* remove_item_at:  removes and returns the item at position index shifting
 *                  other items to the left by one position.
 *                  If index is not a valid index for array, the behavior is
 *                  undefined.
 */
int remove_item_at(darray *array, int index);

/* replace_item_at:  replaces the item at position index with item and returns
 *                   the item previously at index.
 *                   If index is not a valid index for array, the behavior is
 *                   undefined.
 */
int replace_item_at(darray *array, int index, int item);

/*
 * free_darray:  frees memory occupied by array.
 */
void free_darray(darray *array);


static bool resize_darray(darray *array, int new_capacity)
{
        void *new_ptr = realloc(array->items,
                                sizeof(*(array->items)) * new_capacity);
        if (new_ptr != NULL) {
                array->items = new_ptr;
                array->capacity = new_capacity;
                return true;
        }
        return false;
}

static bool enlarge_darray(darray *array)
{
        return resize_darray(array, array->capacity + array->capacity / 2 + 1);
}

darray *create_darray(void)
{
        darray *new_darray = malloc(sizeof(*new_darray));
        if (new_darray == NULL) {
                return NULL;
        }

        new_darray->capacity = 0;
        new_darray->n = 0;
        new_darray->items = NULL;
        if ( ! resize_darray(new_darray, INITIAL_CAPACITY)) {
                free_darray(new_darray);
                return NULL;
        }

        return new_darray;
}

int size_darray(const darray *array)
{
        return array->n;
}

bool add_item_at(darray *array, int index, int item)
{
        assert(index >= 0 && index <= size_darray(array));

        if (size_darray(array) == array->capacity && ! enlarge_darray(array)) {
                return false;
        }

        array->n++;

        for (int i = size_darray(array) - 1; i > index; i--) {
                array->items[i] = array->items[i - 1];
        }
        array->items[index] = item;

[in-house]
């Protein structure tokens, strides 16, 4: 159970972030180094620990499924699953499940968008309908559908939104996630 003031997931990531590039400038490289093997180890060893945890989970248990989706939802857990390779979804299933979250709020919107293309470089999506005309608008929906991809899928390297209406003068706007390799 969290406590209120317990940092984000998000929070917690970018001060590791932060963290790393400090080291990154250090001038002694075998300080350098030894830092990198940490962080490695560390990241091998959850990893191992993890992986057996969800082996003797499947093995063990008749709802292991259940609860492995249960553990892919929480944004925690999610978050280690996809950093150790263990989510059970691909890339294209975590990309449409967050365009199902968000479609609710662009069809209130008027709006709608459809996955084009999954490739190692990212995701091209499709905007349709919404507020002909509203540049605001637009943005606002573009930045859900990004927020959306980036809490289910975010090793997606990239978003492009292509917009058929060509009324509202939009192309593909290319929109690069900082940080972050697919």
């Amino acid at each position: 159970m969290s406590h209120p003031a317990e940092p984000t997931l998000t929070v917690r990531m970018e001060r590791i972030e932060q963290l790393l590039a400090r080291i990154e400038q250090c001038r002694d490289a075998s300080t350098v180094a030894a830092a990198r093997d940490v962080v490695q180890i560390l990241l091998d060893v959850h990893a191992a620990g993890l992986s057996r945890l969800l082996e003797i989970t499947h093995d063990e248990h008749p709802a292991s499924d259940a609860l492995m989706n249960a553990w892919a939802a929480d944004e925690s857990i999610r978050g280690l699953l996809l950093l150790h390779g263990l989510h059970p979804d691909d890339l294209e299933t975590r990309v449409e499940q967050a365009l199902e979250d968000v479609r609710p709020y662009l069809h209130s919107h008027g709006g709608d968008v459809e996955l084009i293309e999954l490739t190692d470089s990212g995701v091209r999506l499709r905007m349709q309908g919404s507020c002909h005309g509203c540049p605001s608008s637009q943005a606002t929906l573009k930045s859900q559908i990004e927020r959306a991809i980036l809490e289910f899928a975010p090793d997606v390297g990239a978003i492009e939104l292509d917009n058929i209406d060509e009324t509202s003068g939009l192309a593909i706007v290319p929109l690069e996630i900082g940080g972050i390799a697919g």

return true;
}

bool prepend_item(darray *array, int item)
{
        return add_item_at(array, 0, item);
}

bool append_item(darray *array, int item)
{
        return add_item_at(array, size_darray(array), item);
}

int get_item_at(const darray *array, int index)
{
        assert(index >= 0 && index < size_darray(array));

        return array->items[index];
}

int remove_item_at(darray *array, int index)
{
        assert(index >= 0 && index < size_darray(array));

        int item = get_item_at(array, index);

        for (int i = index + 1; i < size_darray(array); i++) {
                array->items[i - 1] = array->items[i];
        }
        array->n--;

        return item;
}

int replace_item_at(darray *array, int index, int item)
{
        assert(index >= 0 && index < size_darray(array));

        int old_item = get_item_at(array, index);
        array->items[index] = item;
        return old_item;
}

void free_darray(darray *array)
{
        free(array->items);
        free(array);
}


static void test_darray(darray *array, int test_size)
{
        /* array must be empty for this test */
        assert(size_darray(array) == 0);

        for (int i = 0; i < test_size; i++) {
                append_item(array, i);
        }
        assert(size_darray(array) == test_size);
        for (int i = 0; i < test_size; i++) {
                assert(get_item_at(array, i) == i);
        }

        for (int i = 0; i < test_size; i++) {

                int rnd_i = rand() % test_size;